The Case of the Lethal Lifestyle is a 1994 Made-for-TV Movie directed by Helaine Held. It is the 28th TV movie in the Perry Mason series of TV movies and the second to air under the A Perry Mason Mystery banner, the rebranding of the series of TV movies after the passing of Raymond Burr in 1993.
Despite being a part of the series, this is the second movie where Perry Mason himself doesn't actually make an appearance (due to the death of his then-actor, Raymond Burr, in 1993). Rather, the film focuses on "Wild Bill" McKenzie (played by Hal Holbrook), a retired friend of Mason's, asked by him to give a speech for a gathering of lawyers at a lavish hotel. Also at the hotel that night are Adrian Lye, host of a Lifestyles of the Rich and Famous-type show, and some celebrities for his next episode, including Daniel Kingman, a chess champion that has ties to McKenzie. However, Lye is poisoned that night, and the chess champion is the most likely suspect, so it is up to McKenzie and his allies to prove his innocence.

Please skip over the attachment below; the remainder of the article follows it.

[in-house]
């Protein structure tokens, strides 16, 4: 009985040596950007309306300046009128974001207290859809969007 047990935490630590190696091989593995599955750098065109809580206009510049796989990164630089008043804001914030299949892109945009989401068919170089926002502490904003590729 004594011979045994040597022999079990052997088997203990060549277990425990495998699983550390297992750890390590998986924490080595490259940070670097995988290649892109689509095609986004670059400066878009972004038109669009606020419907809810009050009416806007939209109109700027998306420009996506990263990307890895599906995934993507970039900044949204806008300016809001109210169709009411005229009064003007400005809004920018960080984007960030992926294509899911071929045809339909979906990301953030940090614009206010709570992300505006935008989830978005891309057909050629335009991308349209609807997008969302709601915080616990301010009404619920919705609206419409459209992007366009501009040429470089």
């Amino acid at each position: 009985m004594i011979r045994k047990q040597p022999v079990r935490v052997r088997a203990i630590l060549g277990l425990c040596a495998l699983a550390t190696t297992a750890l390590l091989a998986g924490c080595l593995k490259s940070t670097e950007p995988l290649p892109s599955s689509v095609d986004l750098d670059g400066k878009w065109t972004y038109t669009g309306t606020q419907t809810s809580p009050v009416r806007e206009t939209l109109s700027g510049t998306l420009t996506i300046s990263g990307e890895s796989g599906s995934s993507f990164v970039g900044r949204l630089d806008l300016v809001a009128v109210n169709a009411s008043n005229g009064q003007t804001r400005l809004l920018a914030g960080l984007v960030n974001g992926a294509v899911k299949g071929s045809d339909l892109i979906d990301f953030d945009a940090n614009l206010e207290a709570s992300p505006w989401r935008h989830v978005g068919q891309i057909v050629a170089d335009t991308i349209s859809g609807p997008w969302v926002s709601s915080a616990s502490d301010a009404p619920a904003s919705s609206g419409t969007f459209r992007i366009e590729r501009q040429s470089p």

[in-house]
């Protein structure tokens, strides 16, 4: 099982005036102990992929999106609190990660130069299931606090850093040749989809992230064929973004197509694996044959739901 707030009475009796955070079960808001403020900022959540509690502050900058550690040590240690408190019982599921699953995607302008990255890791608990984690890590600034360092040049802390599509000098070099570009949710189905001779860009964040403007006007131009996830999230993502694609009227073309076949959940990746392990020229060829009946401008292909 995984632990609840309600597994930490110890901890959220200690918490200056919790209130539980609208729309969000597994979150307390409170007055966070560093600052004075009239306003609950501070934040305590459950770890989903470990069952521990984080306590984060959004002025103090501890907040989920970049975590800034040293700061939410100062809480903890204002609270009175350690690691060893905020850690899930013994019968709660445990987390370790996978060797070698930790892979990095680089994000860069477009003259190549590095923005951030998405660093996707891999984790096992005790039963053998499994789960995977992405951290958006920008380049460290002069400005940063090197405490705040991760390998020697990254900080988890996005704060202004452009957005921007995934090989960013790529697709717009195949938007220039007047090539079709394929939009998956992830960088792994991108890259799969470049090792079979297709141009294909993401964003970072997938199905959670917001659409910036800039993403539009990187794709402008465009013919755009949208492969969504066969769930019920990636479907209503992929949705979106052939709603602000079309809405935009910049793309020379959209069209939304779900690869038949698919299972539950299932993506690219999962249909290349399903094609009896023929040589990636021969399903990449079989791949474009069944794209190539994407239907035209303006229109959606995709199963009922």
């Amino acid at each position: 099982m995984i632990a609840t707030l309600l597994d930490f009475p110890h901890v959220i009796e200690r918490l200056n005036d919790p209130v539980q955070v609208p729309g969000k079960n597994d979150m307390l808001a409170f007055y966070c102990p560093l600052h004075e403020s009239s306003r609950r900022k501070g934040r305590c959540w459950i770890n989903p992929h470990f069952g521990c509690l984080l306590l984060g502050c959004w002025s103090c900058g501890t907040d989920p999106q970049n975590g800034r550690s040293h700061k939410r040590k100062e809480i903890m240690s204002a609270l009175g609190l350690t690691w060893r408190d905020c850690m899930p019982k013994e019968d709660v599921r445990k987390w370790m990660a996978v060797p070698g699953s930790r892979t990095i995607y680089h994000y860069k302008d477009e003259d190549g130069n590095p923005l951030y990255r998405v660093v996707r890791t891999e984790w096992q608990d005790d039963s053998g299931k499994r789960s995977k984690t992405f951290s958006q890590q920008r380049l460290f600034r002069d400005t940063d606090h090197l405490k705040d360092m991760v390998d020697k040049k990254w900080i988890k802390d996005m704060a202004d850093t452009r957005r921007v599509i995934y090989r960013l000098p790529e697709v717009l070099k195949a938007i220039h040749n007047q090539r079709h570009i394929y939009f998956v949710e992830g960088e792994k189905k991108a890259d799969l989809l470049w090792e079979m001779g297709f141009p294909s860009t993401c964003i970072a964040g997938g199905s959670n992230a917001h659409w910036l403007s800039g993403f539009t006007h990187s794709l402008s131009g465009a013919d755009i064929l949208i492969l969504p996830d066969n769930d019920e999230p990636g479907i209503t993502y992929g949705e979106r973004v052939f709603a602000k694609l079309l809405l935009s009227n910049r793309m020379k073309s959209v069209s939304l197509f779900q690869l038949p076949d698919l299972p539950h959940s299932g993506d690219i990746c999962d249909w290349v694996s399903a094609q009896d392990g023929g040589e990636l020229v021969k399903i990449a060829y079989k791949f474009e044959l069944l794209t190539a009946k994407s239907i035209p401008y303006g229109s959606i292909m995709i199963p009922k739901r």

- Contrasting Sequel Main Character: Bill McKenzie takes care of a ranch, drives a motorbike, is adamantly against corruption, and served in war.
- Every Man Has His Price: How Kingman actually won his chess championship, which led to him being Blackmailed by Lye to appear on the show.
- Mandatory Unretirement: McKenzie comes out of retirement to assist Kingman.
- Meaningful Name: A chess player named Kingman.
- Shameful Strip: Happens to Ken Malansky while investigating the room the true assassin used, only to get cornered at gunpoint by a Femme Fatale.
- Smart People Play Chess: McKenzie, as well as his client/friend Kingman.